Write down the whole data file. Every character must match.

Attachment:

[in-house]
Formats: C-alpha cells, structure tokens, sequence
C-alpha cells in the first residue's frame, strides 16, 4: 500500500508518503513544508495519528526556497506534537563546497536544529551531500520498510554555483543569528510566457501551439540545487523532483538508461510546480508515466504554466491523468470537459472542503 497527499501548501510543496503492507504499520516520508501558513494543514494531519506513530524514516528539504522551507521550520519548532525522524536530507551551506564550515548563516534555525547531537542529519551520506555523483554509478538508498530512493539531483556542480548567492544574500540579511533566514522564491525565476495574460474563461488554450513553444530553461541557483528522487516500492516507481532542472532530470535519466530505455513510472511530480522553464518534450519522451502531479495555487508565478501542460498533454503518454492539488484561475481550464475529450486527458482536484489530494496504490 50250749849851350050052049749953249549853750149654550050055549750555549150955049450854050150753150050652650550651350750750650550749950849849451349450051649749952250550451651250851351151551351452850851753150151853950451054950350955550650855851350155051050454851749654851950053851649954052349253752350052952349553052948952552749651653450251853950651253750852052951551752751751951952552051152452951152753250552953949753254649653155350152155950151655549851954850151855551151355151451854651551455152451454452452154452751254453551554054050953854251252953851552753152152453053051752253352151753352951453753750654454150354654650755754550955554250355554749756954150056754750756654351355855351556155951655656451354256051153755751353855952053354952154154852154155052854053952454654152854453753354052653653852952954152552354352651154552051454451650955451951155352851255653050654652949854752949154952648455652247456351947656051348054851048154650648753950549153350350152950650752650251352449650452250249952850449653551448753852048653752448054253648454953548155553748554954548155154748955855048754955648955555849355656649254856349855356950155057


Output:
[in-house]
Formats: C-alpha cells, structure tokens, sequence
C-alpha cells in the first residue's frame, strides 16, 4: 500500500508518503513544508495519528526556497506534537563546497536544529551531500520498510554555483543569528510566457501551439540545487523532483538508461510546480508515466504554466491523468470537459472542503 497527499501548501510543496503492507504499520516520508501558513494543514494531519506513530524514516528539504522551507521550520519548532525522524536530507551551506564550515548563516534555525547531537542529519551520506555523483554509478538508498530512493539531483556542480548567492544574500540579511533566514522564491525565476495574460474563461488554450513553444530553461541557483528522487516500492516507481532542472532530470535519466530505455513510472511530480522553464518534450519522451502531479495555487508565478501542460498533454503518454492539488484561475481550464475529450486527458482536484489530494496504490 50250749849851350050052049749953249549853750149654550050055549750555549150955049450854050150753150050652650550651350750750650550749950849849451349450051649749952250550451651250851351151551351452850851753150151853950451054950350955550650855851350155051050454851749654851950053851649954052349253752350052952349553052948952552749651653450251853950651253750852052951551752751751951952552051152452951152753250552953949753254649653155350152155950151655549851954850151855551151355151451854651551455152451454452452154452751254453551554054050953854251252953851552753152152453053051752253352151753352951453753750654454150354654650755754550955554250355554749756954150056754750756654351355855351556155951655656451354256051153755751353855952053354952154154852154155052854053952454654152854453753354052653653852952954152552354352651154552051454451650955451951155352851255653050654652949854752949154952648455652247456351947656051348054851048154650648753950549153350350152950650752650251352449650452250249952850449653551448753852048653752448054253648454953548155553748554954548155154748955855048754955648955555849355656649254856349855356950155057